are injected, exhibits a maximum of 16 ohms (anti-resonance) in the vicinity of harmonic
order 4.25. The low impedance, of an inductive character, of the 5th harmonic favours the
filtering of the 5th harmonic quantities.
Figure 5 – Harmonic impedance seen from the node where the harmonic currents are injected in a network equipped
with reactor-connected capacitors

Voltage distorsion
For the 5.5 kV network, the individual harmonic voltage ratios of 1.58% (7th harmonic),
1.5% (11th harmonic) and 1.4% (13th harmonic) may be too high for certain sensitive
loads. However in many cases the total harmonic voltage distortion of 2.63% is acceptable.

For the 20 kV network, the total harmonic distortion is only 0.35%, an acceptable value for
the distribution utility.
Figure 6 – Harmonic voltage spectrum of a 5.5 kV network equipped with reactor-connected capacitors

The total rms current load of the capacitors, including the harmonic currents, is 1.06 times
the current rating, i.e. less than the maximum of 1.3. This is the major advantage of
reactor-connected capacitors compared to the first solution (capacitors alone).

Figure 7 – Spectrum of the harmonic currents flowing in the capacitors for a network equipped with reactor-connected
capacitors
3. Resonant shunt filter tuned to the 5th harmonic and a
damped filter tuned to the 7th harmonic
In this example, the distribution of the reactive power between the two filters is such that the
filtered 5th and 7th voltage harmonics have roughly the same value. In reality, this is not
required.

Harmonic impedance
The network harmonic impedance curve, seen from the node where the harmonic currents
are injected, exhibits a maximum of 9.5 ohms (anti- resonance) in the vicinity of
harmonic 4.7.

 For the 5th harmonic, this impedance is reduced to the reactor resistance, favouring
the filtering of the 5th harmonic quantities.
 For the 7th harmonic, the low, purely resistive impedance of the damped filter also
reduces the individual harmonic voltage.
 For harmonics higher than the tuning frequency, the damped filter impedance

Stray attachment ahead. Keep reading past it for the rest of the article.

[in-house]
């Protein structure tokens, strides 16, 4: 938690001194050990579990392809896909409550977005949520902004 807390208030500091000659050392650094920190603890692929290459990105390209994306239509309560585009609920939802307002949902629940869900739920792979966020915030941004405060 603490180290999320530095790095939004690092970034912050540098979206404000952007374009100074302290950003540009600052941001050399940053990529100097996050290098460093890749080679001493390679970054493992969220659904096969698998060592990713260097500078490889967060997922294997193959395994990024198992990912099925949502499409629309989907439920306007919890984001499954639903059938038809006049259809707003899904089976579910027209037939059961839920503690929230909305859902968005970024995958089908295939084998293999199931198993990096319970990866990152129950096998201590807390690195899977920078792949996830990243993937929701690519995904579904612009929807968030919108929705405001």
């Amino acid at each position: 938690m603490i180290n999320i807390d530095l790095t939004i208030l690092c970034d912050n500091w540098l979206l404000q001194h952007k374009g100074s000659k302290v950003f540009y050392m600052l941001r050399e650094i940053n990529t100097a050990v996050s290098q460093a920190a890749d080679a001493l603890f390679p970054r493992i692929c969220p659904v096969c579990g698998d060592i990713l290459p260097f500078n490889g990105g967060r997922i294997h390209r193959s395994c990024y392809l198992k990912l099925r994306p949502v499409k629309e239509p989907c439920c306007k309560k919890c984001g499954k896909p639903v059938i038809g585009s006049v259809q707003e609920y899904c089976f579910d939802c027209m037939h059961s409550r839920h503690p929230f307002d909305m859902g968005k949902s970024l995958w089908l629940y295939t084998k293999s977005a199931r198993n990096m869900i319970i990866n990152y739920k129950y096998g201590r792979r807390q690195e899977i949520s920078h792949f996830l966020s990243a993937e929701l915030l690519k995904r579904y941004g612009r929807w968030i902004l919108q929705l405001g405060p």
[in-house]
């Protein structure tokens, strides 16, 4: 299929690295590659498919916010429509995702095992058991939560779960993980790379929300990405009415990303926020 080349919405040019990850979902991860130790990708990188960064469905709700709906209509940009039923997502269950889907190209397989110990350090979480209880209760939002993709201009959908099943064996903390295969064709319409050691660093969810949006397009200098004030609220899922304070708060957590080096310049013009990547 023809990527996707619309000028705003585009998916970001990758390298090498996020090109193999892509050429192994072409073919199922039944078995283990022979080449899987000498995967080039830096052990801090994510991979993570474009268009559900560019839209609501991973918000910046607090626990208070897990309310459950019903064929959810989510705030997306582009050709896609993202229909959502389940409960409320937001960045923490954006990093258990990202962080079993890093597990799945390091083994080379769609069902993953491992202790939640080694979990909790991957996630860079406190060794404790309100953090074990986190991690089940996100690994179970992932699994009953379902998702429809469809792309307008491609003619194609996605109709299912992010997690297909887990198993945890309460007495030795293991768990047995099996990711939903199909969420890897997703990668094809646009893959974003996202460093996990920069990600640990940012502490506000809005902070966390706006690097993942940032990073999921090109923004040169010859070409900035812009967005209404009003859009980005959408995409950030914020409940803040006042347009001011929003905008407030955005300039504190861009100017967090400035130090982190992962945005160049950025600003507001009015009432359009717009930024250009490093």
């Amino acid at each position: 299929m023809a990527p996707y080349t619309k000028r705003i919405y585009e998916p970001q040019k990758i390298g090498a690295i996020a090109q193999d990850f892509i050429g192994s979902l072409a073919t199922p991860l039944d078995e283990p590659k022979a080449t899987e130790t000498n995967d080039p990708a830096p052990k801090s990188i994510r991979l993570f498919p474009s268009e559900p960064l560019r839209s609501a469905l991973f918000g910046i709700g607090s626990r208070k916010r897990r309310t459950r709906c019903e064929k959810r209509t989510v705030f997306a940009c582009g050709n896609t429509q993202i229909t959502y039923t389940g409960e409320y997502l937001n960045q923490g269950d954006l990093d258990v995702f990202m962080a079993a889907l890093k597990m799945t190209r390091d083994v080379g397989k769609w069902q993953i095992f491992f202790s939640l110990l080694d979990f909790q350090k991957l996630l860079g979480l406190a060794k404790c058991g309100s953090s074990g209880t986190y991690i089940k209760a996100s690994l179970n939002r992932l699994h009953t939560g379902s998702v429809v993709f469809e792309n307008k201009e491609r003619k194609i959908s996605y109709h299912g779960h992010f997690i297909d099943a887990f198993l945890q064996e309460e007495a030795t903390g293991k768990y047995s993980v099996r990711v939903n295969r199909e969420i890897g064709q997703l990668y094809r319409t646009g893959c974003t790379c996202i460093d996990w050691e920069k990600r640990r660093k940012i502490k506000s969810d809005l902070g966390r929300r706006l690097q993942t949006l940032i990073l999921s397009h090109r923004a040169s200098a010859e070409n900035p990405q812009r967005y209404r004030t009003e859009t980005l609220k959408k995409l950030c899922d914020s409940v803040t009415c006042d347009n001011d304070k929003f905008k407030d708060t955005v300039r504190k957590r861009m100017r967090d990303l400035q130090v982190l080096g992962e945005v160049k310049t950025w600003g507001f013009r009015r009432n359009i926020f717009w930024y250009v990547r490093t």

curve reduces the corresponding harmonic voltages.
This equipment therefore offers an improvement over the second solution (reactor-
connected capacitors).

Figure 8 – Harmonic impedance seen from the node where the harmonic currents are injected in a network equipped
with a resonant shunt filter tuned to the 5th harmonic and a damped filter tuned to the 7th harmonic
Voltage distorsion (see fig. 34 )
For the 5.5 kV network, the individual harmonic voltage ratios of 0.96%, 0.91%, 1.05%
and 1% for the 5th, 7th, 11th and 13th harmonics respectively are acceptable for most
sensitive loads. The total harmonic voltage distortion
is 1.96%.
For the 20 kV network, the total harmonic distortion (THD) is only 0.26%, an acceptable
value for the distribution utility.

Figure 9 – Harmonic voltage spectrum of a 5.5 kV network equipped with a resonant shunt filter tuned to the 5th
harmonic and a damped filter tuned to the 7th harmonic

The capacitor rating must be adequately chosen considering the overvoltage at
fundamental frequency, the harmonic voltages and currents. This example
demonstrates an initial approach to the problem.

However in practice, over and above the calculations relative to the circuit elements (L, r, C
and R), other calculations are required before proceeding with the implementation of any
solution:
1. The spectra of the currents flowing in the reactors connected to the capacitors;
2. The total voltage distortion at the capacitor terminals;
3. Reactor manufacturing tolerances and means for adjustment if necessary;
4. The spectra of the currents flowing in the resistors of the damped filters and their total
rms value;
5. Voltage and energy transients affecting the filter elements during energization.
These more difficult calculations, requiring a solid understanding of both the network and
the equipment, are used to determine all the electro- technical information required for the
filter manufacturing specifications.

Reference // Harmonic disturbances in networks, and their treatment by C. Collombet, J.M.

Lupin and J. Schonek (Schneider Electric)